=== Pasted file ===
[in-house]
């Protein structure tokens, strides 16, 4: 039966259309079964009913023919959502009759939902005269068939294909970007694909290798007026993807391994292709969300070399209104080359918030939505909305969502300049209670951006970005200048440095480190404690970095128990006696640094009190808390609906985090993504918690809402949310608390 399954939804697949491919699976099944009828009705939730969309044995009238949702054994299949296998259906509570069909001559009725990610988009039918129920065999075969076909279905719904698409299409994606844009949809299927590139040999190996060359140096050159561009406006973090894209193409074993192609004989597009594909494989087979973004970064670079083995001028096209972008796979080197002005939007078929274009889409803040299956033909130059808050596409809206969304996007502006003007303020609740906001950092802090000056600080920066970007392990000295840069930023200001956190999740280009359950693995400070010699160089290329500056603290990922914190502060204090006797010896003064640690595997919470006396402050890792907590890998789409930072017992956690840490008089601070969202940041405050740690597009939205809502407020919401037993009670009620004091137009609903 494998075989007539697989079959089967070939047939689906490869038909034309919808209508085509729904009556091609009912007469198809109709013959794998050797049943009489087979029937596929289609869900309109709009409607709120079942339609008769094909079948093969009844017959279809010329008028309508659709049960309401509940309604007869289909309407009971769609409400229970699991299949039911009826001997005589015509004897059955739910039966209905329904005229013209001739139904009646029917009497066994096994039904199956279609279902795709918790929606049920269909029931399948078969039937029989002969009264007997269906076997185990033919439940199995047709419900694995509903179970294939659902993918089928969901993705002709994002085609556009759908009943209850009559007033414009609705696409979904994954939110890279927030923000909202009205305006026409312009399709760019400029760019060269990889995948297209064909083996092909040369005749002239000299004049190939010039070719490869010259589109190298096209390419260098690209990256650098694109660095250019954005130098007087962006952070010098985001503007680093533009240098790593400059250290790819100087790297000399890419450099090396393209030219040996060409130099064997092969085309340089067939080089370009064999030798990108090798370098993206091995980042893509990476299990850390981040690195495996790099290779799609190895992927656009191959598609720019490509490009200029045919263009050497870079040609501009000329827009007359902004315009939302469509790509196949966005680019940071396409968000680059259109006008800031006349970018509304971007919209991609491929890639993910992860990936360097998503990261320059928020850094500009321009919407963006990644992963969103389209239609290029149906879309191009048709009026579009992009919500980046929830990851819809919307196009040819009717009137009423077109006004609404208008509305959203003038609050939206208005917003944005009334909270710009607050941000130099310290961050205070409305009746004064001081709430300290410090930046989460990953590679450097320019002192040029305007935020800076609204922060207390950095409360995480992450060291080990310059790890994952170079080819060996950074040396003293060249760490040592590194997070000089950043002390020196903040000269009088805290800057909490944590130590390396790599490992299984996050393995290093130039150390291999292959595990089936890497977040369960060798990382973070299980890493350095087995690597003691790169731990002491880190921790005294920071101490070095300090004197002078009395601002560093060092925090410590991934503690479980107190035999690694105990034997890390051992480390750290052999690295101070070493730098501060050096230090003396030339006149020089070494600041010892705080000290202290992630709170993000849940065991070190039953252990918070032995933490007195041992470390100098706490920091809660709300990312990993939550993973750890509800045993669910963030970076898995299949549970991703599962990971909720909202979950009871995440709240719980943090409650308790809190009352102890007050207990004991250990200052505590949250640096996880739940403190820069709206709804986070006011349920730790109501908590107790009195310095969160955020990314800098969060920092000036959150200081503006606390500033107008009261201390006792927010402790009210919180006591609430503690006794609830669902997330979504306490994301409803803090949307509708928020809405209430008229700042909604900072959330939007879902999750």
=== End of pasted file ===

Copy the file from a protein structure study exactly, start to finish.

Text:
[in-house]
């Protein structure tokens, strides 16, 4: 039966259309079964009913023919959502009759939902005269068939294909970007694909290798007026993807391994292709969300070399209104080359918030939505909305969502300049209670951006970005200048440095480190404690970095128990006696640094009190808390609906985090993504918690809402949310608390 399954939804697949491919699976099944009828009705939730969309044995009238949702054994299949296998259906509570069909001559009725990610988009039918129920065999075969076909279905719904698409299409994606844009949809299927590139040999190996060359140096050159561009406006973090894209193409074993192609004989597009594909494989087979973004970064670079083995001028096209972008796979080197002005939007078929274009889409803040299956033909130059808050596409809206969304996007502006003007303020609740906001950092802090000056600080920066970007392990000295840069930023200001956190999740280009359950693995400070010699160089290329500056603290990922914190502060204090006797010896003064640690595997919470006396402050890792907590890998789409930072017992956690840490008089601070969202940041405050740690597009939205809502407020919401037993009670009620004091137009609903 494998075989007539697989079959089967070939047939689906490869038909034309919808209508085509729904009556091609009912007469198809109709013959794998050797049943009489087979029937596929289609869900309109709009409607709120079942339609008769094909079948093969009844017959279809010329008028309508659709049960309401509940309604007869289909309407009971769609409400229970699991299949039911009826001997005589015509004897059955739910039966209905329904005229013209001739139904009646029917009497066994096994039904199956279609279902795709918790929606049920269909029931399948078969039937029989002969009264007997269906076997185990033919439940199995047709419900694995509903179970294939659902993918089928969901993705002709994002085609556009759908009943209850009559007033414009609705696409979904994954939110890279927030923000909202009205305006026409312009399709760019400029760019060269990889995948297209064909083996092909040369005749002239000299004049190939010039070719490869010259589109190298096209390419260098690209990256650098694109660095250019954005130098007087962006952070010098985001503007680093533009240098790593400059250290790819100087790297000399890419450099090396393209030219040996060409130099064997092969085309340089067939080089370009064999030798990108090798370098993206091995980042893509990476299990850390981040690195495996790099290779799609190895992927656009191959598609720019490509490009200029045919263009050497870079040609501009000329827009007359902004315009939302469509790509196949966005680019940071396409968000680059259109006008800031006349970018509304971007919209991609491929890639993910992860990936360097998503990261320059928020850094500009321009919407963006990644992963969103389209239609290029149906879309191009048709009026579009992009919500980046929830990851819809919307196009040819009717009137009423077109006004609404208008509305959203003038609050939206208005917003944005009334909270710009607050941000130099310290961050205070409305009746004064001081709430300290410090930046989460990953590679450097320019002192040029305007935020800076609204922060207390950095409360995480992450060291080990310059790890994952170079080819060996950074040396003293060249760490040592590194997070000089950043002390020196903040000269009088805290800057909490944590130590390396790599490992299984996050393995290093130039150390291999292959595990089936890497977040369960060798990382973070299980890493350095087995690597003691790169731990002491880190921790005294920071101490070095300090004197002078009395601002560093060092925090410590991934503690479980107190035999690694105990034997890390051992480390750290052999690295101070070493730098501060050096230090003396030339006149020089070494600041010892705080000290202290992630709170993000849940065991070190039953252990918070032995933490007195041992470390100098706490920091809660709300990312990993939550993973750890509800045993669910963030970076898995299949549970991703599962990971909720909202979950009871995440709240719980943090409650308790809190009352102890007050207990004991250990200052505590949250640096996880739940403190820069709206709804986070006011349920730790109501908590107790009195310095969160955020990314800098969060920092000036959150200081503006606390500033107008009261201390006792927010402790009210919180006591609430503690006794609830669902997330979504306490994301409803803090949307509708928020809405209430008229700042909604900072959330939007879902999750």